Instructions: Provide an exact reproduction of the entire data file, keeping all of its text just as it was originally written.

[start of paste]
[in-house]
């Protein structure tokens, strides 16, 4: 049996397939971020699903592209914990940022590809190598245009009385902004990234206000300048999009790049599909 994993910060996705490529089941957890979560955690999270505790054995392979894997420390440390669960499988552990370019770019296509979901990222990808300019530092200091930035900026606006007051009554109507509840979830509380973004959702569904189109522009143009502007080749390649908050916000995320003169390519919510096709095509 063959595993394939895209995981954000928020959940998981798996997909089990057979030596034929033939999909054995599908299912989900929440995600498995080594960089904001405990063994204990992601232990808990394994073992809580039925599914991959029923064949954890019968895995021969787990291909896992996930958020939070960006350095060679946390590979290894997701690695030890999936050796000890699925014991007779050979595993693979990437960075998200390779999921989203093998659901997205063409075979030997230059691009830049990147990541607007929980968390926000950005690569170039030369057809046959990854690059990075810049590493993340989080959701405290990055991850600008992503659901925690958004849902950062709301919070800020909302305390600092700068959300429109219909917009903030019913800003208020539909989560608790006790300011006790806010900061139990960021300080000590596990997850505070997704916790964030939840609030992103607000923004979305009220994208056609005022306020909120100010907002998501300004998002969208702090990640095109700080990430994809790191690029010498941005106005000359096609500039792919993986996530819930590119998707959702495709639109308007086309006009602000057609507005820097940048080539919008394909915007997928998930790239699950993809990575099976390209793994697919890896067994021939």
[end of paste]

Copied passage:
[in-house]
């Protein structure tokens, strides 16, 4: 049996397939971020699903592209914990940022590809190598245009009385902004990234206000300048999009790049599909 994993910060996705490529089941957890979560955690999270505790054995392979894997420390440390669960499988552990370019770019296509979901990222990808300019530092200091930035900026606006007051009554109507509840979830509380973004959702569904189109522009143009502007080749390649908050916000995320003169390519919510096709095509 063959595993394939895209995981954000928020959940998981798996997909089990057979030596034929033939999909054995599908299912989900929440995600498995080594960089904001405990063994204990992601232990808990394994073992809580039925599914991959029923064949954890019968895995021969787990291909896992996930958020939070960006350095060679946390590979290894997701690695030890999936050796000890699925014991007779050979595993693979990437960075998200390779999921989203093998659901997205063409075979030997230059691009830049990147990541607007929980968390926000950005690569170039030369057809046959990854690059990075810049590493993340989080959701405290990055991850600008992503659901925690958004849902950062709301919070800020909302305390600092700068959300429109219909917009903030019913800003208020539909989560608790006790300011006790806010900061139990960021300080000590596990997850505070997704916790964030939840609030992103607000923004979305009220994208056609005022306020909120100010907002998501300004998002969208702090990640095109700080990430994809790191690029010498941005106005000359096609500039792919993986996530819930590119998707959702495709639109308007086309006009602000057609507005820097940048080539919008394909915007997928998930790239699950993809990575099976390209793994697919890896067994021939």